Whether you manage a small physician practice or work with a large group, financial dashboards are the lifeblood that help you:
- Develop attainable goals
- Measure progress
- Forecast future performance
- Identify trends and areas of opportunity for growth
- Give guidance to providers and staff to help them achieve practice goals
But dashboards need to be timely, easy to read, and contain the right combination of information to help you evaluate your practice's overall financial health. In addition, dashboard reports must be generated at the appropriate time intervals to give them real meaning in the context of your practice's performance.
Here are some tips to help you incorporate meaningful financial dashboards in your practice management routine.
What KPIs should you be tracking?
While not every practice operates in the same way, the meaning behind most KPIs remains the same. For example, a large hospital practice may track productivity by relative value units (RVUs), while a private practice measures net collections, but they are both concerned with revenue generation.
In general, your dashboard KPIs will fall into one of three categories:
- Productivity and financial data: This segment includes raw performance indicators, such as number of visits, revenue generation, expenses by category, profit and loss statement, cash flow analysis, balance sheet data.
- Revenue cycle management: Indicators in this category include collections, A/R aging, contractual adjustments, days sales outstanding (DSO), net collections percentage, A/R percentage of gross charges.
- Patient, provider, and payer profile data: You'll want to track your patient mix, charges per patient, revenue per capitated and FFS patient, new patient/existing patient ratios, no-shows, revenue and adjustment ratios by payer, RVUs/charges by provider.
The important thing is to select KPIs in each category that represent the needs of your individual practice and overall financial goals.
Related Article: 12 Tips to Reduce AR and Increase Medical Practice Profitability
How should you arrange your dashboard data?
The key to successful financial dashboards is to keep them simple. In some cases, you'll be pulling canned information from a remote billing system and in others, you'll be pulling up-to-the-minute data directly from your internal practice management system. In all cases, however, you'll want to keep dashboards short, ideally fitting on a single screen or page, to prevent data burnout.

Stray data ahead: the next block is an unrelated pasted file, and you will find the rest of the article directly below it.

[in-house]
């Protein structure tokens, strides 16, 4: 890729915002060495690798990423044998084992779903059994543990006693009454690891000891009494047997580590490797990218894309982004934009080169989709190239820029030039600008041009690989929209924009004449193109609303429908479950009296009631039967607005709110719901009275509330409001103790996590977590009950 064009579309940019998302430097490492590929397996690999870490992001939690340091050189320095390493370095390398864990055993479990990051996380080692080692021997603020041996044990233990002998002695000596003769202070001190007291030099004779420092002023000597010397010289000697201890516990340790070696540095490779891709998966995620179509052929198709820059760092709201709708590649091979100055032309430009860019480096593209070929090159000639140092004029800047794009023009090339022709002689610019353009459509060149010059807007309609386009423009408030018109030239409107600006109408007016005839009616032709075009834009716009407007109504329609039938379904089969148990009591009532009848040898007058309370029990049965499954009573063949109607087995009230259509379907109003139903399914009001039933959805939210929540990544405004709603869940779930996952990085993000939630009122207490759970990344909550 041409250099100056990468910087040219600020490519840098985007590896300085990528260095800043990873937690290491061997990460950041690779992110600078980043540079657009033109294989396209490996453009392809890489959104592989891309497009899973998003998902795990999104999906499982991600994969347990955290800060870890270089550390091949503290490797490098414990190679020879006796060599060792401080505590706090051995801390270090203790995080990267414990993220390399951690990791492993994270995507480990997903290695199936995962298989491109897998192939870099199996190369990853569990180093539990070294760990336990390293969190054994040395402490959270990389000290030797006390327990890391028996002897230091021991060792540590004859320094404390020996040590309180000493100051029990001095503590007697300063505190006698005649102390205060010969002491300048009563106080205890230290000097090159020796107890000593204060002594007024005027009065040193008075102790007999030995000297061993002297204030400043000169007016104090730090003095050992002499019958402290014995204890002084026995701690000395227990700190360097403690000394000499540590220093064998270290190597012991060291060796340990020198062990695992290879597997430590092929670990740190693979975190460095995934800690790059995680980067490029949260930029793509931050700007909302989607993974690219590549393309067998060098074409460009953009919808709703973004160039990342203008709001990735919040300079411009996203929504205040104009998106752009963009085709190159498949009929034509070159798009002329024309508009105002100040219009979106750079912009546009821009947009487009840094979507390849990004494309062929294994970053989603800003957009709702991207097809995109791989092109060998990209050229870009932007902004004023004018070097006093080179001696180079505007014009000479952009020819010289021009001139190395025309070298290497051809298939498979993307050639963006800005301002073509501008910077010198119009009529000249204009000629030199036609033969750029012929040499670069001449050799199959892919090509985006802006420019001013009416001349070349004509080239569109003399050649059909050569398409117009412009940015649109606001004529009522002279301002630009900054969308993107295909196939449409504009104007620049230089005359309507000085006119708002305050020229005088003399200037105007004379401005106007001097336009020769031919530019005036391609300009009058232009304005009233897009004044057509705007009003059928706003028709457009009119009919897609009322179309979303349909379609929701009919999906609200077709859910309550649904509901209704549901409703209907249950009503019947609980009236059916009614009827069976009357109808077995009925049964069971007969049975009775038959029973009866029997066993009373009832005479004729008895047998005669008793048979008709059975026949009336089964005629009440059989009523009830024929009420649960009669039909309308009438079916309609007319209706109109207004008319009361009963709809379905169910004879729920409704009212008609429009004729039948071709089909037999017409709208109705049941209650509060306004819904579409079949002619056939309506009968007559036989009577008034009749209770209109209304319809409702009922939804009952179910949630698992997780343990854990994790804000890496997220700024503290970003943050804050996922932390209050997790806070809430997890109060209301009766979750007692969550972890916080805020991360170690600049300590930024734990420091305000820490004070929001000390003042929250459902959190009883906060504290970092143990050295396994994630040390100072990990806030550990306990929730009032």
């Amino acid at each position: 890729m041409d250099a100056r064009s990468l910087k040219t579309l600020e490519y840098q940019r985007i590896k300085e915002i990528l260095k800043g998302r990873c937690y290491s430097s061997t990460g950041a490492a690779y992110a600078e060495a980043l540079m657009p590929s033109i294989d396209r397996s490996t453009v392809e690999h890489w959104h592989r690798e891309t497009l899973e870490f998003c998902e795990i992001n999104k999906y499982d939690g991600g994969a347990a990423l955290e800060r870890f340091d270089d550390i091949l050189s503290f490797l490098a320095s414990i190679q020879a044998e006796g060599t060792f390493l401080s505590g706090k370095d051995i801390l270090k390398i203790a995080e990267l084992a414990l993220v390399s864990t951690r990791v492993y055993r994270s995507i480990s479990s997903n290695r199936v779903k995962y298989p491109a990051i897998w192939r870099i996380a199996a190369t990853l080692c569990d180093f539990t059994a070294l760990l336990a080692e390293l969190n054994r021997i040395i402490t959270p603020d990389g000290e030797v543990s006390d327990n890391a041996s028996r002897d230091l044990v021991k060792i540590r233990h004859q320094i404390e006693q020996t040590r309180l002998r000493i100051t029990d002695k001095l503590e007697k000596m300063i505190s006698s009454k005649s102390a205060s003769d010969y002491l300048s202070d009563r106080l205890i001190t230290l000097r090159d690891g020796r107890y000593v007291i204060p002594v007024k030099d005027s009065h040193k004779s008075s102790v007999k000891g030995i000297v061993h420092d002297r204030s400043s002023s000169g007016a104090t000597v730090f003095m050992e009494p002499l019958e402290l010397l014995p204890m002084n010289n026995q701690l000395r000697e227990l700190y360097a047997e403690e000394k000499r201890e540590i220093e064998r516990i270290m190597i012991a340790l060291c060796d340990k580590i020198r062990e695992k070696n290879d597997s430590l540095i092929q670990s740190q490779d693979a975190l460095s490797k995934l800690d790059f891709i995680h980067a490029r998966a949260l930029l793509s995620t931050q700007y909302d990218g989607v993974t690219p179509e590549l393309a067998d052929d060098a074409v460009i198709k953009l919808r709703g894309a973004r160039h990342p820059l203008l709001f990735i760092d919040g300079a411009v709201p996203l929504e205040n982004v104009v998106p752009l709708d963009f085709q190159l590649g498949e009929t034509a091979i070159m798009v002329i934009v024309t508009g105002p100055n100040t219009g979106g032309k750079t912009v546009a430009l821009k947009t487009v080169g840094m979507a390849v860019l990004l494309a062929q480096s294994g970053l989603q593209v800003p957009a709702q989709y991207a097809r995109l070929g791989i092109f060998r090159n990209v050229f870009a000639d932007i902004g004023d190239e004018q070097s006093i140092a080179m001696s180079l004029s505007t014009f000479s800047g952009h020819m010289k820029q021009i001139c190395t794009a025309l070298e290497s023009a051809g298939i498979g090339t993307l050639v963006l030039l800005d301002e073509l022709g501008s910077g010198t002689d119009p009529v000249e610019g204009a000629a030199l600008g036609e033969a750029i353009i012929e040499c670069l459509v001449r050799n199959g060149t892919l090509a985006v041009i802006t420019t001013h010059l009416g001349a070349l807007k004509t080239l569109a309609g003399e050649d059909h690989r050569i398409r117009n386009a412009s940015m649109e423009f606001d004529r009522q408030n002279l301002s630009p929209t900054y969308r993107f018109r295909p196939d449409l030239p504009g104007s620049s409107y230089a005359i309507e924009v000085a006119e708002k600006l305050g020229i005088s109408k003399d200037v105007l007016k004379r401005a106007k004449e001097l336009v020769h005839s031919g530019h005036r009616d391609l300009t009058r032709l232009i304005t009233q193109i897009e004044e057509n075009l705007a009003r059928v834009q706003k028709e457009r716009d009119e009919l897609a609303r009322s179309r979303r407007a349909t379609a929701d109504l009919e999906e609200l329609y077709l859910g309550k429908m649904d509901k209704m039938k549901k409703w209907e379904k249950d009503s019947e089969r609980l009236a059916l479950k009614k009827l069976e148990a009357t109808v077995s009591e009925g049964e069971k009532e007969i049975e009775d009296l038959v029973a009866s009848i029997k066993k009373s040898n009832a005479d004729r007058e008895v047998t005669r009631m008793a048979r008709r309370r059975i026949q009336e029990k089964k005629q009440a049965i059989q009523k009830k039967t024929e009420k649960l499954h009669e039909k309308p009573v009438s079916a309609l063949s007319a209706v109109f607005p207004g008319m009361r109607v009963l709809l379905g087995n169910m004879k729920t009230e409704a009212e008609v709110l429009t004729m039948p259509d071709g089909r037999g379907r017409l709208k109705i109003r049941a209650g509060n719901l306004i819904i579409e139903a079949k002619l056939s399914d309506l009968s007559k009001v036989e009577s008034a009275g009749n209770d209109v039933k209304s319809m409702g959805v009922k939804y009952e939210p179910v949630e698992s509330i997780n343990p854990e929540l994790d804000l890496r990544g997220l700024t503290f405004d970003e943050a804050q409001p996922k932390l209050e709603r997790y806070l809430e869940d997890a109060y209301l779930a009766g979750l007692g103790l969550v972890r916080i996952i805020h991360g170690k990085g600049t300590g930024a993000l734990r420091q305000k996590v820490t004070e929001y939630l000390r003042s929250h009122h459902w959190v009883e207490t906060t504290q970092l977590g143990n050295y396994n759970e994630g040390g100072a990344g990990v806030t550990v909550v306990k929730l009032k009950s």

In addition, you'll want to establish a reporting frequency. What information does your practice need in a daily "flash report" to uncover actionable data? What information is required for monthly and quarterly dashboard reporting? Do you need micro-level reports on a real-time basis throughout the day?
Finally, you may want to consider segmenting data into compartmentalized dashboards by department, medical specialty in a multi-specialty group, location, etc. For example, your billing department may benefit from segmented coding and adjustment dashboards to help spot trends with specific payers or providers.
Building the bridge between data and dialog
Ultimately, your financial dashboards should give you meaningful data to benchmark your practice against national averages to identify areas for improvement and growth. It should also help you measure performance against forecasts and allow for more accurate budgeting and financial forecasting.
It should also offer an opportunity for providers and financial managers to view practice data from a new perspective and serve as a natural starting point for internal dialog and cooperation. In many practices, the dashboard data opens up more realistic discussions to help align practice financial goals with clinical performance. As reimbursement rates continue their downward spiral, these are conversations every practice needs to have in order to maintain financial health.
If you have questions about your financial data or setting up dashboards to measure and track your performance over time, contact the billing specialists at M-Scribe today for a free billing analysis.